Saturday, September 07, 2013

Puddles ~ Leukemia

Garry took Puddles Friday to his Oncology appointment.
Puddles saw Dr. Parfitt and Garry really liked her,
said she spoke where he could understand her.

Puddles has B-cell lymphocytic leukemia which can be treated.
Since Puddles has been acting great, Garry asked if we can delay
starting him on any meds (didn't want to make him sick).
Dr Parfitt said if we didn't start him on meds now that in
3 months he would be much worse.  She wants to start him on
Prednisone (3 mth) and Chlorambucil (cancer drug) for 2 years.

Once Puddles starts on the meds he will have lab work once a
month and then see Dr Parfitt in 3 months.

We will start Puddles on the meds, but if he gets really
sick they will be stopped. Not going to let him suffer !

I have confidence in the doctors and the office is really high tech,
they even have a MRI machine (truck) out back like the
human hospitals have.

Dr Parfitt emailed us her discharge summary (2 pages),
which is really nice. Below are her recommendations.


Recommendations:  (copied from her email)

Puddles has been diagnosed with chronic lymphocytic leukemia (CLL). This is a cancer that
originates from an expansion of malignant lymphocytes (white blood cells). These cells can
circulate anywhere within the body. This disease tends to be slowly progressive and determining
at what point treatment should be started remains controversial. It is generally accepted that when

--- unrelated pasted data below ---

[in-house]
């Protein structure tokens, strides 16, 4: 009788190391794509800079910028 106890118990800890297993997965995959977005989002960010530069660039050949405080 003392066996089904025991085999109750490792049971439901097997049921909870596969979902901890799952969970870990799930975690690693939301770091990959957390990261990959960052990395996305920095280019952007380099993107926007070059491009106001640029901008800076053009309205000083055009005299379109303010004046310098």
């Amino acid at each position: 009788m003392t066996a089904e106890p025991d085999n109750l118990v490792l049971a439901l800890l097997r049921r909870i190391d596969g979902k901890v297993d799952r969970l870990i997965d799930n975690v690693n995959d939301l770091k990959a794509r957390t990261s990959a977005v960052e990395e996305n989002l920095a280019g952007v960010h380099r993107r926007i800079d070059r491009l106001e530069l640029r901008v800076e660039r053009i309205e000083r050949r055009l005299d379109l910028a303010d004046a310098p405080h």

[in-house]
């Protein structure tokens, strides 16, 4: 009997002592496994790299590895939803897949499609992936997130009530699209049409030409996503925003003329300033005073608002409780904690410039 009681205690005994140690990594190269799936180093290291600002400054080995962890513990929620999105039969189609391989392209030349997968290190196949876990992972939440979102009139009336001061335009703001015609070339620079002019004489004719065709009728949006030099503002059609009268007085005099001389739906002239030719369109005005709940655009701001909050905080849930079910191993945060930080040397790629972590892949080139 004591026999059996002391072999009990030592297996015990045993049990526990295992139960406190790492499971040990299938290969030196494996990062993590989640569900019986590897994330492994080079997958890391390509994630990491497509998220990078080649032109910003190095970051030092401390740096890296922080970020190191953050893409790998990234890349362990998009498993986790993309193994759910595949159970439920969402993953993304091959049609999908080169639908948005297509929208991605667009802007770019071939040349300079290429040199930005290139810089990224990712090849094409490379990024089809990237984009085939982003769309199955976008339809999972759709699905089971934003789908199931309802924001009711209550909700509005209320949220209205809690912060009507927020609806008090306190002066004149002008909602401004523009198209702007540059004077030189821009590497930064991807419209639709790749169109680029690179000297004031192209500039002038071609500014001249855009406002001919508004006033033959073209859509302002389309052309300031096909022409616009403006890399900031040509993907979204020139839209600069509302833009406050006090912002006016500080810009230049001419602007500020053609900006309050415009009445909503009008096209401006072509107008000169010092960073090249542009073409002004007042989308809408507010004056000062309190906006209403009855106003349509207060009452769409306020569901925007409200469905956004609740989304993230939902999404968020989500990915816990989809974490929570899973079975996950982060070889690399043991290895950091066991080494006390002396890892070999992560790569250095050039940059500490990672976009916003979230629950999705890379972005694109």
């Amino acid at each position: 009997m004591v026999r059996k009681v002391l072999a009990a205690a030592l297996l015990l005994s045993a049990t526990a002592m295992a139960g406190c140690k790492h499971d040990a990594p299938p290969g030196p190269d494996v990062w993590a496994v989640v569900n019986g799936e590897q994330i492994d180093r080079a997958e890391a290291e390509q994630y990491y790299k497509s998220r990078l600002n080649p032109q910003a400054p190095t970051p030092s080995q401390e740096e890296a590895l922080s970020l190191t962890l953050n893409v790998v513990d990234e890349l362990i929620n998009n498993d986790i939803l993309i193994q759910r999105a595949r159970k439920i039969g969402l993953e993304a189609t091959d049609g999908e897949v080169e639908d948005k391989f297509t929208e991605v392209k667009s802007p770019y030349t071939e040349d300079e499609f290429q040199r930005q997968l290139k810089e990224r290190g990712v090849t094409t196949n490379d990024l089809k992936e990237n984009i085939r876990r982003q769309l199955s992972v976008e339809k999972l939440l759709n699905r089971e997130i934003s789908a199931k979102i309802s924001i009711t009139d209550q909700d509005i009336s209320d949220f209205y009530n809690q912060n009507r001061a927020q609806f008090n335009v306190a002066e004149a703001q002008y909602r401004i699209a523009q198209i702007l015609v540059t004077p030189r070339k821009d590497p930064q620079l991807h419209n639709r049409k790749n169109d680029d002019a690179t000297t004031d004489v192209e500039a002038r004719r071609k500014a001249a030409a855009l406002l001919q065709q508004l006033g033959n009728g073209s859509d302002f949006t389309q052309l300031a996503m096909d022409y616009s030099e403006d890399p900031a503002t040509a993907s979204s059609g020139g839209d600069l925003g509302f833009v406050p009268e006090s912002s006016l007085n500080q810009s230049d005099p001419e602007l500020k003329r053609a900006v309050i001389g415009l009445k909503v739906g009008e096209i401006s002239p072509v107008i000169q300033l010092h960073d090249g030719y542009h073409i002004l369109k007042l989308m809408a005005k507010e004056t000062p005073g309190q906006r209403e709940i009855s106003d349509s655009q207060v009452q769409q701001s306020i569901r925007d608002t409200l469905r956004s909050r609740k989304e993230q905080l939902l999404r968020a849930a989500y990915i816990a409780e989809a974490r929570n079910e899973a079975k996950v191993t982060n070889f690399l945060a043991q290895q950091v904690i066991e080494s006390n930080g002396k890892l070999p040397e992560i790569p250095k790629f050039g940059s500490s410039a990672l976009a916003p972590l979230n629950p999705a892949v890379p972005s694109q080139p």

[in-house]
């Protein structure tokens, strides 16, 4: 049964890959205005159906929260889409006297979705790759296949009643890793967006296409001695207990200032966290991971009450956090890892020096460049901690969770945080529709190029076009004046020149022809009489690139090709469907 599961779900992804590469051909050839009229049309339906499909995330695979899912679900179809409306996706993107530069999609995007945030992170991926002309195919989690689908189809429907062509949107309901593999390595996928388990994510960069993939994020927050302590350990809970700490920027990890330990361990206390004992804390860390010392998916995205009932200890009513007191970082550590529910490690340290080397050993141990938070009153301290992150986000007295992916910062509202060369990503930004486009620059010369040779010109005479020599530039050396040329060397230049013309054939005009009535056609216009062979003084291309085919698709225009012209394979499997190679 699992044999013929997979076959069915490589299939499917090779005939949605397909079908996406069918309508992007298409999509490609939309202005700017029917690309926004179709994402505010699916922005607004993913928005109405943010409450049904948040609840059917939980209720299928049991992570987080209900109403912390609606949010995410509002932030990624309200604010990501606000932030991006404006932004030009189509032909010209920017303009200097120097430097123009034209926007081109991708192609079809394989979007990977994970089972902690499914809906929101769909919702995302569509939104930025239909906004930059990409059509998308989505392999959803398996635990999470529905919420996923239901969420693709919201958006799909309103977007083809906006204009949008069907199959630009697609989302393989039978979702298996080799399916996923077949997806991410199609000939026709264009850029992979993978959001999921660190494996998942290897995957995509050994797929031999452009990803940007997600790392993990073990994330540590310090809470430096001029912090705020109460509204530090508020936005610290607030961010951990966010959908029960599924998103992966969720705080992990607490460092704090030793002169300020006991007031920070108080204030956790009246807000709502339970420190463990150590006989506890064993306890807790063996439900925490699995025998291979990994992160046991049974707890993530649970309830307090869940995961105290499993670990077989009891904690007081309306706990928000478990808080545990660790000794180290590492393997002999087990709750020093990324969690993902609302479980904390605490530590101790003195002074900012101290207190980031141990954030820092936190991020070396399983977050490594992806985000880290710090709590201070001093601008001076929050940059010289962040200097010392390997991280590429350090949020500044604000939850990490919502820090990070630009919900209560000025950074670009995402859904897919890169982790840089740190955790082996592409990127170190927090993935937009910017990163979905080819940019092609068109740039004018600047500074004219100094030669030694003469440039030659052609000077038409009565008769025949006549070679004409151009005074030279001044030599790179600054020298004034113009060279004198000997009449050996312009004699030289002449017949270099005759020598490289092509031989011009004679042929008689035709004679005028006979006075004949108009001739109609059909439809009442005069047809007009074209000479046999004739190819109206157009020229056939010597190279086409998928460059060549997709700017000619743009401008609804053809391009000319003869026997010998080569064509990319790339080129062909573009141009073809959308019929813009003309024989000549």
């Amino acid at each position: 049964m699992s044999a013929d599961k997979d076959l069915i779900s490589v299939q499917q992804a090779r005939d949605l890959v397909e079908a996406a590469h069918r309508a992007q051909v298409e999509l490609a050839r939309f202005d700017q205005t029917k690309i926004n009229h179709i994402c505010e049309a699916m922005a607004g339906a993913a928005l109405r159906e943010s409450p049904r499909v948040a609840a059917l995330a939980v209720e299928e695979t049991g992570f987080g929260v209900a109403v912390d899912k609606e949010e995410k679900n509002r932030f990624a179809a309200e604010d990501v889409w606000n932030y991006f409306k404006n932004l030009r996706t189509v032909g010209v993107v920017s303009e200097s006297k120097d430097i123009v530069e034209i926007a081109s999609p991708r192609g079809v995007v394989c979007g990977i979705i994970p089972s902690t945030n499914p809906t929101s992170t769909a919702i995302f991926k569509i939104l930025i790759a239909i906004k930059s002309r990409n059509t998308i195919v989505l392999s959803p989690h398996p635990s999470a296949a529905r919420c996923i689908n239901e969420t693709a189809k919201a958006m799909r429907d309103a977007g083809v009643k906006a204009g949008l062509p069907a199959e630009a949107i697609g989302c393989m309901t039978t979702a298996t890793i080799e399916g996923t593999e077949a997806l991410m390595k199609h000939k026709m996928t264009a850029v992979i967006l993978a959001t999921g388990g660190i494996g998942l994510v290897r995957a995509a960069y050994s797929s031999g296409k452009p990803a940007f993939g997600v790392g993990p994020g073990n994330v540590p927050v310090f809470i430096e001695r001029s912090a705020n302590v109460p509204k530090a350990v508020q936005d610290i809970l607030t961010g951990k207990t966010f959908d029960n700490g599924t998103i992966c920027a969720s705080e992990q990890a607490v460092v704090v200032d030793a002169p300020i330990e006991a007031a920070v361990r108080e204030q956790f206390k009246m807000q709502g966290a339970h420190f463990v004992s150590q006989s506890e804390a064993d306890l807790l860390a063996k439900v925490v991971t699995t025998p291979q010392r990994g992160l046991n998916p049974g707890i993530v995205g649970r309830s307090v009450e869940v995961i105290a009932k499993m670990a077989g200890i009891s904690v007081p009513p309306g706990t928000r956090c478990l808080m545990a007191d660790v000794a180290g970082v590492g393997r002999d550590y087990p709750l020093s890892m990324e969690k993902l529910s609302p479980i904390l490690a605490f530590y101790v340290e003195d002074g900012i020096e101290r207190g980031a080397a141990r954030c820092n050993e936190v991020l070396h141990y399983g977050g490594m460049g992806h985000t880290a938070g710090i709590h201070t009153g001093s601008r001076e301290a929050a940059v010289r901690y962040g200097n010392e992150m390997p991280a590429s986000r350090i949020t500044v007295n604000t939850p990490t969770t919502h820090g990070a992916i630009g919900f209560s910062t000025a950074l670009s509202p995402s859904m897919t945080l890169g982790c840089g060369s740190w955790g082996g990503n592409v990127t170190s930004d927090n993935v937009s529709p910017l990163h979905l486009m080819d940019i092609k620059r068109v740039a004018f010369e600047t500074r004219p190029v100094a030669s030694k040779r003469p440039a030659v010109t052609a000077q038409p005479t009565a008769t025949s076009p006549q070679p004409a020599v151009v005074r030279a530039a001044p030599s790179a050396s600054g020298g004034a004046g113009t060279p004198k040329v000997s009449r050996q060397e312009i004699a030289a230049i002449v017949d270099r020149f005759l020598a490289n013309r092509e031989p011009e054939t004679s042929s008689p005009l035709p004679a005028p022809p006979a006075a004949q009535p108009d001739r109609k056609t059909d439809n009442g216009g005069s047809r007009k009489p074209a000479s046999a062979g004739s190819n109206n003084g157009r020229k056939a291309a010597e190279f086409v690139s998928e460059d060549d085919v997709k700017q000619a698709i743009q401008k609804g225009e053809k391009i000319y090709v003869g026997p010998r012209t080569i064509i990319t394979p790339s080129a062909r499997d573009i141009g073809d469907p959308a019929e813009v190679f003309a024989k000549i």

the lymphocyte count exceeds 60,000, when lymph nodes or internal organs or enlarged, or when
patients have cytopenias (low red cells or platelets), that treatment should be instituted. Puddles is
anemic and therefore I am recommending that treatment be started. Left untreated, this cancer
can cause damage to the normal bone marrow cells resulting in anemia (weakness, lethargy),
thrombocytopenia (bleeding), or leukopenia (infection). CLL is considered a highly treatable
disease, however most patients will require long-term treatment. The treatment of choice for this
disease is the combination of the steroid Prednisone and the oral chemotherapy drug
Chlorambucil. This chemo protocol is generally very well tolerated - side effects such as vomiting
and diarrhea are quite uncommon. Long-term the Chlorambucil can affect the bone marrow and
for this reason regular bloodwork monitoring is important. Because this disease tends to be slowly
progressive, reported survival times for patients treated for this disease range from 1-3 years.
We will call in prescriptions for Puddles's medications and they can be started next week. As we discussed today, the Chlorambucil is currently on limited availability, so we may have to make some changes to the pharmacy from where it is prescribed and there may be some changes in the cost for the drug (could range from $30-150 per month depending on the pharmacy). The Prednisone is a very inexpensive drug.

~ Cheryl ~

1 Comment:

Marianne said...

Thanks for the update. I sure hope this does the trick for your sweet boy!

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